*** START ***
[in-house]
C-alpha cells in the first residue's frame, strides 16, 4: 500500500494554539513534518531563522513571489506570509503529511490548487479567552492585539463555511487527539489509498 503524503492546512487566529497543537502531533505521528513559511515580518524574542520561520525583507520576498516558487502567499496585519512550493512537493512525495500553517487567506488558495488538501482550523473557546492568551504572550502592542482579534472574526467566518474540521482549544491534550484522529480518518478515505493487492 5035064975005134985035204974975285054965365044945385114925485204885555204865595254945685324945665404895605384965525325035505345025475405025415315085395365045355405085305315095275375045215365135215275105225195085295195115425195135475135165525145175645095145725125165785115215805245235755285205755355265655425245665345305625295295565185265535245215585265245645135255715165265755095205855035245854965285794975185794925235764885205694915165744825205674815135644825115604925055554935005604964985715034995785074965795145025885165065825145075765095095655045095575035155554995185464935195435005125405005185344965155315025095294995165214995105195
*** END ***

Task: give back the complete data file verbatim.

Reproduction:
[in-house]
C-alpha cells in the first residue's frame, strides 16, 4: 500500500494554539513534518531563522513571489506570509503529511490548487479567552492585539463555511487527539489509498 503524503492546512487566529497543537502531533505521528513559511515580518524574542520561520525583507520576498516558487502567499496585519512550493512537493512525495500553517487567506488558495488538501482550523473557546492568551504572550502592542482579534472574526467566518474540521482549544491534550484522529480518518478515505493487492 5035064975005134985035204974975285054965365044945385114925485204885555204865595254945685324945665404895605384965525325035505345025475405025415315085395365045355405085305315095275375045215365135215275105225195085295195115425195135475135165525145175645095145725125165785115215805245235755285205755355265655425245665345305625295295565185265535245215585265245645135255715165265755095205855035245854965285794975185794925235764885205694915165744825205674815135644825115604925055554935005604964985715034995785074965795145025885165065825145075765095095655045095575035155554995185464935195435005125405005185344965155315025095294995165214995105195